Newspaper Death Watch

J2150 Week 8: Newspaper Death Watch

On Wednesday March 7, 2012, newspaperdeathwatch.com published an article titled, Pew Report Depicts an Industry in Paralysis.” The article, written by Paul Gillin, talked about a research project conducted by the Pew Research Center and their effort to “study the business issues facing American newspapers.” The reason I bring this up this week is because even after almost two years of being a journalism student at the University of Missouri-Columbia, I’m still not sure who and what to believe. Is journalism dying or is it not? Are newspapers dying or is everything just becoming more internet based? 

According to the article, more and more newspapers these days are relying on digital ad revenue in order to stay alive. One of the people who commented on the article, Fred Steiner, said that he created a free online news source for his community, so all the money he makes is from the advertisers on the website. Another quote from the article was as follows:

In general, small papers are faring better than large ones, but all are facing the same specter off print advertising declines that far exceed growth for digital alternatives. -Paul Gillin 

I don’t understand if the industry really is in crisis or not. On Tuesday during J2150 Lecture, Liz Brixey gave a short spiel to the class about going into the emphasis area of Print and Digital Journalism. One of the first things she said was that newspapers are not dying, and she seemed adamant to make that extremely clear. It’s very confusing when all the professors and teachers in the Journalism school at Mizzou say that print journalism is still alive and kicking when many other sources are saying the exact opposite. 

Mizzou Journalism School

Picture from http://www.pbs.org

 

I’m curious to know if it is really still worth it to teach print journalism at the University of Missouri-Columbia. At this stage in life, everything seems to be becoming technology this and technology that. Soon enough Apple will create something called the iBrain and it will just think for us. While technology and the internet has significantly improved the way the world works, it appears to have brought on a hindrance to some old school career choices. But I think we should start to adapt. Do you think it would be more effective to strictly teach digital journalism to students so that they know more about that, with less and less focus on print?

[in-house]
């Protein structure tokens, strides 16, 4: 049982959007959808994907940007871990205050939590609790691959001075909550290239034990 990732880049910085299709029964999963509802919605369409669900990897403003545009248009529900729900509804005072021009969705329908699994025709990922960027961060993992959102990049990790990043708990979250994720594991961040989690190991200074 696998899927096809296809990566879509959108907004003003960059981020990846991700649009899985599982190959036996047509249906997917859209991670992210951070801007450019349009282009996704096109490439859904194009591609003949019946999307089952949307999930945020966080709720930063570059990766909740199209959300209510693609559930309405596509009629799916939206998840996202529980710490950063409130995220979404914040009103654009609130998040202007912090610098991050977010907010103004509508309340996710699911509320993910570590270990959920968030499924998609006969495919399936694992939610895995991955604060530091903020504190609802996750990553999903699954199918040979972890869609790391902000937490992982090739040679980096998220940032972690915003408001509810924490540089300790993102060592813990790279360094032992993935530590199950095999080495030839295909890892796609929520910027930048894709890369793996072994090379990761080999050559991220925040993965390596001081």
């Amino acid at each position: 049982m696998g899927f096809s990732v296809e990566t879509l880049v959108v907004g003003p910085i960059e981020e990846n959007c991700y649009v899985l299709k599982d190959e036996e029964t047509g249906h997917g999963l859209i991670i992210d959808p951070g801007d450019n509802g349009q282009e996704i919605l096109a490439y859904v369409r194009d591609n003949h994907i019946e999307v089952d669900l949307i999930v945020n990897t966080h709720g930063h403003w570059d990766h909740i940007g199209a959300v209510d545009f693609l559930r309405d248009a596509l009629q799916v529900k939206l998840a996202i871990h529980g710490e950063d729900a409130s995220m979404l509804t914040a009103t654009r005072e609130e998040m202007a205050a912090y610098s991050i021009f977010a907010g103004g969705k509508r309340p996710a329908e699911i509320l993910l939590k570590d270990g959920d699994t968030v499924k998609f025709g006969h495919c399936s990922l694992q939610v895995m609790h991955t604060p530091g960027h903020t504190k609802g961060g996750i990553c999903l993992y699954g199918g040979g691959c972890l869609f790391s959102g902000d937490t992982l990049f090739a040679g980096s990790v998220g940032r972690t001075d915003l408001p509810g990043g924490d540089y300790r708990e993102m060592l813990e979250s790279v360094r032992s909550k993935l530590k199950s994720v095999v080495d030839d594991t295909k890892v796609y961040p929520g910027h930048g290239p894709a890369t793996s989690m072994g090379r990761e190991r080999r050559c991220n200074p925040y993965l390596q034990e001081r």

I know there will always be careers available in journalism, but I think some focus areas of journalism are going to last longer than others in the whole scheme of things. Even though there seems to be a large percentage of students going into strategic communications at Mizzou, as opposed to broadcast or photo, this is still the field I think I want to go into. I think public relations will be a good area for me to get into because there are many clients to work with and I wouldn’t have to rely on the existence of print journalism all that much. I’ve given my future a lot of thought, and even though I’m also interested in photojournalism, I see that more of a hobby for me and not a career. 

Overall, I still wish I had a more clear and concise answer in regards to what the future of journalism truly looks like, but then again, nobody knows for sure what the future holds. 

 

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This entry was published on March 10, 2012 at 8:12 pm and is filed under J2150. Bookmark the permalink. Follow any comments here with the RSS feed for this post.

One thought on “J2150 Week 8: Newspaper Death Watch

  1. I would say that it is important to think about where the “death of journalism” comments are coming from, and what they define as “death”. TV was supposed to kill radio, but that certainly didn’t happen. The internet was supposed to kill TV, but that didn’t happen. Digital e-readers are supposed to kill books, but that isn’t happening. Companies are failing, but is that an issue of technology “killing them”, or bad management that is only using technology as a scapegoat?

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